USDA Awards Grant to Reactive Innovations to Develop a Nutrient Recovery System

nutrient-waste

June 8, 2015 – The USDA awarded Reactive Innovations, LLC a grant to develop a nutrient recovery system for agricultural enterprises that recovers valuable nutrients from animal manure. Since World War II, the availability of relatively cheap mineral fertilizers has been a major factor spurring specialization of production agriculture, in which crop (cereal) production has been increasingly separated from livestock production. One important consequence of this has been the stranding of large amounts of nutrients in livestock manures that originated from cereal production, but which are not recycled back to the source for the next production cycle. Equally large amounts of nutrients from cereal production are also stranded within the human food chain, and frequently dumped into landfills as waste. In the longer term, these are not sustainable practices.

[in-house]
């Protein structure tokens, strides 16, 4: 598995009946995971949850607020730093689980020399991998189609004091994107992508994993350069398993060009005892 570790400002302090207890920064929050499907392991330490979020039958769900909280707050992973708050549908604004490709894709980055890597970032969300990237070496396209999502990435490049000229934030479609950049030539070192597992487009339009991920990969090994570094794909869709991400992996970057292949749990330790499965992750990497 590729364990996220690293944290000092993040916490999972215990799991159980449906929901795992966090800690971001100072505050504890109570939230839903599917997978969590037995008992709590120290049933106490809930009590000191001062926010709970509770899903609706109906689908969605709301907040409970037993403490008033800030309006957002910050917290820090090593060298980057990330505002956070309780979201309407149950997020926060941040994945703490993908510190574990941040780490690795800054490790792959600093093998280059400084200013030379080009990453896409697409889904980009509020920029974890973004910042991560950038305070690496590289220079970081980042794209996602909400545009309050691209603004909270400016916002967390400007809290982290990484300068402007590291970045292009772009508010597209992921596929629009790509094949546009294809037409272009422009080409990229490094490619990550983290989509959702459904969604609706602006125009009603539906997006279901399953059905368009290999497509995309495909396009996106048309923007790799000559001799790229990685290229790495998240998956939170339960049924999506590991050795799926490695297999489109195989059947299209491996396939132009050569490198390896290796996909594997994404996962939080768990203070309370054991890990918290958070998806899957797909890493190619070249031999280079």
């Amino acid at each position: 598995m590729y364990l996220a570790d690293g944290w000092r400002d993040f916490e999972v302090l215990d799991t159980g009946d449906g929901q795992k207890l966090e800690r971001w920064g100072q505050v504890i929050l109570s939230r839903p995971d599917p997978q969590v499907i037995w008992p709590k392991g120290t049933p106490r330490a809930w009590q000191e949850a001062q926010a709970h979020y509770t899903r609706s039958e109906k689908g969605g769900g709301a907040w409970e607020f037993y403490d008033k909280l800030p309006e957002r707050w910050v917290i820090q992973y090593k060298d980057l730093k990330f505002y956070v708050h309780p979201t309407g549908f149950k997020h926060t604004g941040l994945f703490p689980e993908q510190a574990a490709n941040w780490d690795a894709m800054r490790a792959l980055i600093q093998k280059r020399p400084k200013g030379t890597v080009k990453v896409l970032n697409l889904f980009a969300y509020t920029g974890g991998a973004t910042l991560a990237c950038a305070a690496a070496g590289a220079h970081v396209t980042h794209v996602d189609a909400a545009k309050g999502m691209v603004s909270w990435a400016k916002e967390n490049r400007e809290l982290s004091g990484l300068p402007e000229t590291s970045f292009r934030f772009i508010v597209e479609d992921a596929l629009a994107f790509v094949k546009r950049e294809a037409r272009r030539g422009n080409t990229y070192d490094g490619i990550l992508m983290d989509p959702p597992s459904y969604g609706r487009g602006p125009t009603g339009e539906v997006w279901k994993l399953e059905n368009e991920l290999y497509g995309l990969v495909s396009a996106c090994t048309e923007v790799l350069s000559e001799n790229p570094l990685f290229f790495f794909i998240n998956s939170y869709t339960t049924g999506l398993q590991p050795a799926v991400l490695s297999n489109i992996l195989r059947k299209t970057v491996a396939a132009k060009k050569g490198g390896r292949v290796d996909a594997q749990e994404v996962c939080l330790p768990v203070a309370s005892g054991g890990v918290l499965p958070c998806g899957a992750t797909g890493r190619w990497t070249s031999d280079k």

In many parts of the world, phosphorus is considered a non-renewable resource, with current supplies of high quality phosphates likely to become limiting within the next 25 years, partially a result of increasing environmental issues linked to phosphate mining (water table protection and fluoride byproducts) which may limit accessibility to deposits, resulting in greater instability in phosphate fertilizer costs. Likewise, the cost of producing synthetic nitrogen fertilizers from atmospheric sources is continually increasing because of the dependence on natural gas, while also having its own environmental impacts (high energy consumption, greenhouse gas emissions). Both of these issues result in increasing the demand and value of livestock manure nutrients.

Reactive has been developing an innovative black water treatment system that recovers nutrients, in particular phosphates from a slurry of manure (black water). This technology produces a valuable product and will help restore the agricultural nutrient balance in manure thus reducing the impact of phosphorous eutrophication which leads to a number of environmental issues in lakes, rivers and estuaries.

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